A unit square can be covered by a single disk of area π/2. Let us call the ratio of the square’s area to that of the covering disks (i.e. the sum of the areas of the disks) the

efficiencyof the covering, so that in the base case with one disk the efficiency is 2/π≈63.66%. Say that a covering isefficientif its efficiency exceeds this value. If we use a honeycomb (hexagonal) grid of 22 equal disks in alternating rows of four and five disks, we get a covering efficiency of 24/11π≈69.45%; so efficient coverings exist. Allowing disks of different sizes, how few are needed to cover the square efficiently? Can it be done with fewer than 22 disks?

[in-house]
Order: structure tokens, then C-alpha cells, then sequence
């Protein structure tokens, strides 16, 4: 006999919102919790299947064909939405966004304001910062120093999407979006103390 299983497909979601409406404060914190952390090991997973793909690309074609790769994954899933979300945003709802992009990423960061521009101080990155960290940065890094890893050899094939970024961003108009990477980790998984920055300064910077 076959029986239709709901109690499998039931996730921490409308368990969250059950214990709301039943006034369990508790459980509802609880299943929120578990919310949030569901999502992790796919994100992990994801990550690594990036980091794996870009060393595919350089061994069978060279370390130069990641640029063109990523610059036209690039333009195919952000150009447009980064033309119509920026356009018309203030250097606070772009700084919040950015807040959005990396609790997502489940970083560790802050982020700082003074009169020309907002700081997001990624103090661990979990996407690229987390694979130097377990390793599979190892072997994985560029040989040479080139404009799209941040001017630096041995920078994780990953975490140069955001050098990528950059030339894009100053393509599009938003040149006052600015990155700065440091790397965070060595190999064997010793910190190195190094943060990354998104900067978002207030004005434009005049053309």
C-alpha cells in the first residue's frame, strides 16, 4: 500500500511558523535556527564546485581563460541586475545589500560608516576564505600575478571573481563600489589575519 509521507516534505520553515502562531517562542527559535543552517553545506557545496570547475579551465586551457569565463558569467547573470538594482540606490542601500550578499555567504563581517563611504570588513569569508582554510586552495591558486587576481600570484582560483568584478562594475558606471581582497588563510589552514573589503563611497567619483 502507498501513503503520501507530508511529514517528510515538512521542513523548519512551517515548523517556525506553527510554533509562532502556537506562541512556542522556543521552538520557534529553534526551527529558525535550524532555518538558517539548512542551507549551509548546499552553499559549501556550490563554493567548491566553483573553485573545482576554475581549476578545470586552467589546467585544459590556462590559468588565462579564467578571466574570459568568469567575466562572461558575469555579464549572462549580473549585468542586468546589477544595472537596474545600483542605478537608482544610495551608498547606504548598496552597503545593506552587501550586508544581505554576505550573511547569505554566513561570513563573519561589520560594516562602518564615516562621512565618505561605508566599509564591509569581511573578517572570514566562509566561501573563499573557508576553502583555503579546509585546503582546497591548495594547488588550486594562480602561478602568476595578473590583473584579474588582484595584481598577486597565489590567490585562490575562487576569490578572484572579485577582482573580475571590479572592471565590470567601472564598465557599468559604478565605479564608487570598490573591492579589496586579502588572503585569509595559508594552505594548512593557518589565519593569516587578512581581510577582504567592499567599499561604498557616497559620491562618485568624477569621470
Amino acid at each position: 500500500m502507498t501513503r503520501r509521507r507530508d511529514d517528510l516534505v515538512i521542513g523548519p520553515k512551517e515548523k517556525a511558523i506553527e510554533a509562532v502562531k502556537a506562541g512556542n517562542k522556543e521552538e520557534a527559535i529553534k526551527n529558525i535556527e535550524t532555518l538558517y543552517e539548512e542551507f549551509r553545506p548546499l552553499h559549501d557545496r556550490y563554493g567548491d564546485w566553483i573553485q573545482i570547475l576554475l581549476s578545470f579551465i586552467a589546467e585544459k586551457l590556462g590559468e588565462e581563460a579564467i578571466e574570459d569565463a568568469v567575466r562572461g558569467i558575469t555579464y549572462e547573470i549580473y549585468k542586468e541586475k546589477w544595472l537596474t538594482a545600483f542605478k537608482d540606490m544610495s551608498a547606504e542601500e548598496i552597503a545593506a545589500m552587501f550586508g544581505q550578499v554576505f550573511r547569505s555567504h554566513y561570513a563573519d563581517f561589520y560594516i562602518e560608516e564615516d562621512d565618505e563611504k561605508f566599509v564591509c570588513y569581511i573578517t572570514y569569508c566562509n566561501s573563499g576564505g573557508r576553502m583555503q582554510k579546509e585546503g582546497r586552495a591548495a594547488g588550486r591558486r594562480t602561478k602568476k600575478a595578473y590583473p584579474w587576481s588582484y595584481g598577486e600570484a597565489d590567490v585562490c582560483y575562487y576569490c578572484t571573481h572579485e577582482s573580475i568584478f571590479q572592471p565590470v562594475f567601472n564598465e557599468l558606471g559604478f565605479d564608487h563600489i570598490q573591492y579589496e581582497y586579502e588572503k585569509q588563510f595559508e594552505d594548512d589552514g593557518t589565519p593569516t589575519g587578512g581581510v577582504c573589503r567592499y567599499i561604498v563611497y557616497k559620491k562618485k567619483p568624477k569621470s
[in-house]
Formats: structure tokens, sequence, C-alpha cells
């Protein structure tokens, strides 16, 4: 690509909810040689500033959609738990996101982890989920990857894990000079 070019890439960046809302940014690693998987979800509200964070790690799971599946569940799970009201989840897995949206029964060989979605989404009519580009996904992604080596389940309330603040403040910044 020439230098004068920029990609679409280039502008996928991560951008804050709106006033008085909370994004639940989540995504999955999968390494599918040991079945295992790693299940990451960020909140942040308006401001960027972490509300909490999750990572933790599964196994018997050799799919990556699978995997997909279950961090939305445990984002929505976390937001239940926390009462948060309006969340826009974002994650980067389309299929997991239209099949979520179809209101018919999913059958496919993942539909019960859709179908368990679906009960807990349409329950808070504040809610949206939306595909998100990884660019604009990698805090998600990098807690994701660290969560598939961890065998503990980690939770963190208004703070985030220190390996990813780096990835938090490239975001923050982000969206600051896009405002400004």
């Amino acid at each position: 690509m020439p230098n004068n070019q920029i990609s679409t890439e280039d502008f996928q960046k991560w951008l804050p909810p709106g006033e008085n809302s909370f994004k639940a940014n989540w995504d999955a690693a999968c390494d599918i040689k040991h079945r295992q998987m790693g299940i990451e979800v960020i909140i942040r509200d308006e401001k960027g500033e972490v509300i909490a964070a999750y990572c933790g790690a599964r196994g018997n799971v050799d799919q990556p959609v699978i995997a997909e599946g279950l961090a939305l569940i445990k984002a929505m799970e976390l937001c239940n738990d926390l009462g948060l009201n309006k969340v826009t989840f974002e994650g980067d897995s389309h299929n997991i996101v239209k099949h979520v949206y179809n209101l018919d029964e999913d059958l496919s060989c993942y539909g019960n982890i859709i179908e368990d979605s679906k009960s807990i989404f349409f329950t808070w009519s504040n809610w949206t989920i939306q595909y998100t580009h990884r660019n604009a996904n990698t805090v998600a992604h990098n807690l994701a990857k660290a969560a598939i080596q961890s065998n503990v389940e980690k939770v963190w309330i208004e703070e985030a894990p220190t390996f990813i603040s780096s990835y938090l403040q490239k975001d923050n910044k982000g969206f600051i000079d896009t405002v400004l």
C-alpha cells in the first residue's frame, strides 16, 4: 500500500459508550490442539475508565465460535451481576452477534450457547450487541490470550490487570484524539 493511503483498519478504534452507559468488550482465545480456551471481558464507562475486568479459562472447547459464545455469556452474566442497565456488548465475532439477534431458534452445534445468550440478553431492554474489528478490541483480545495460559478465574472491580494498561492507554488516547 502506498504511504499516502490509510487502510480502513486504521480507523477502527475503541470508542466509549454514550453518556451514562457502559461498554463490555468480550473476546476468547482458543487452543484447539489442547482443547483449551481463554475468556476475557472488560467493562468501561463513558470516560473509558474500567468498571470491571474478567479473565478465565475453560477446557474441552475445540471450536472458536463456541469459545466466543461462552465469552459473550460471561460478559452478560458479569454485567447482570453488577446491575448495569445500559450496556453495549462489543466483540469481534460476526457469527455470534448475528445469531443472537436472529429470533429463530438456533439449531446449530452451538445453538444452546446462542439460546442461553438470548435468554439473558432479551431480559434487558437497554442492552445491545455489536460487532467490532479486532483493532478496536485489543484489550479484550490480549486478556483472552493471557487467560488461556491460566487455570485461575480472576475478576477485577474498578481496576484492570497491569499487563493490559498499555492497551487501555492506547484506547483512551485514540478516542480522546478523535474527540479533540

**Answer**

If different circle sizes are allowed, we may reach an efficiency >76.3% with just five disks:

With 13 disks the maximum efficiency is already >80.4%. It is enough to replace each “corner disk” above with three disks with approximately half the radius:

If we adjust the configuration in each corner (allowing the most external disks to overlap with the larger disk) the maximum efficiency with 13 disk is ≥82.5%:

**Attribution***Source : Link , Question Author : John Bentin , Answer Author : Jack D’Aurizio*